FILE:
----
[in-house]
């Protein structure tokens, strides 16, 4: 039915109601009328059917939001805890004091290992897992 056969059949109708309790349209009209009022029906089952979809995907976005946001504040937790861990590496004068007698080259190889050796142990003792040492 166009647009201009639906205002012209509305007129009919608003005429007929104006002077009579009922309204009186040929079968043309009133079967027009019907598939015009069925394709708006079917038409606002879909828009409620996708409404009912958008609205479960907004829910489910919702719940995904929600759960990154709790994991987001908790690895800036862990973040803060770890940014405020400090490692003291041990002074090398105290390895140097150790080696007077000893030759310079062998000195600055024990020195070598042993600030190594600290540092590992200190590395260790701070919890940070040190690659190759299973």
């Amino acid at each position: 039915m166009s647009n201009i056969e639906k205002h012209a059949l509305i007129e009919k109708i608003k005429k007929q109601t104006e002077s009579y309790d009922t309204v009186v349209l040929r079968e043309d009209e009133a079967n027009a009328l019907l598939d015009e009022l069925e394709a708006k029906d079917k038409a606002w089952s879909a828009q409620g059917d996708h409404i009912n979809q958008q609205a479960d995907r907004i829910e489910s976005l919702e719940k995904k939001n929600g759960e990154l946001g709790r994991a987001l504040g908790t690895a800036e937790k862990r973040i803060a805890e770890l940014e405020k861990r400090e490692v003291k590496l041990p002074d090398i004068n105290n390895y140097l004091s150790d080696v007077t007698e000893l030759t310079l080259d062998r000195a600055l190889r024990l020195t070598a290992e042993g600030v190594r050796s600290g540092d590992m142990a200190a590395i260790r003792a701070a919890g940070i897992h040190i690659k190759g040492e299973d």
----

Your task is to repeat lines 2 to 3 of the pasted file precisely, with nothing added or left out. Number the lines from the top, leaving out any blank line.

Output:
């Protein structure tokens, strides 16, 4: 039915109601009328059917939001805890004091290992897992 056969059949109708309790349209009209009022029906089952979809995907976005946001504040937790861990590496004068007698080259190889050796142990003792040492 166009647009201009639906205002012209509305007129009919608003005429007929104006002077009579009922309204009186040929079968043309009133079967027009019907598939015009069925394709708006079917038409606002879909828009409620996708409404009912958008609205479960907004829910489910919702719940995904929600759960990154709790994991987001908790690895800036862990973040803060770890940014405020400090490692003291041990002074090398105290390895140097150790080696007077000893030759310079062998000195600055024990020195070598042993600030190594600290540092590992200190590395260790701070919890940070040190690659190759299973």
């Amino acid at each position: 039915m166009s647009n201009i056969e639906k205002h012209a059949l509305i007129e009919k109708i608003k005429k007929q109601t104006e002077s009579y309790d009922t309204v009186v349209l040929r079968e043309d009209e009133a079967n027009a009328l019907l598939d015009e009022l069925e394709a708006k029906d079917k038409a606002w089952s879909a828009q409620g059917d996708h409404i009912n979809q958008q609205a479960d995907r907004i829910e489910s976005l919702e719940k995904k939001n929600g759960e990154l946001g709790r994991a987001l504040g908790t690895a800036e937790k862990r973040i803060a805890e770890l940014e405020k861990r400090e490692v003291k590496l041990p002074d090398i004068n105290n390895y140097l004091s150790d080696v007077t007698e000893l030759t310079l080259d062998r000195a600055l190889r024990l020195t070598a290992e042993g600030v190594r050796s600290g540092d590992m142990a200190a590395i260790r003792a701070a919890g940070i897992h040190i690659k190759g040492e299973d």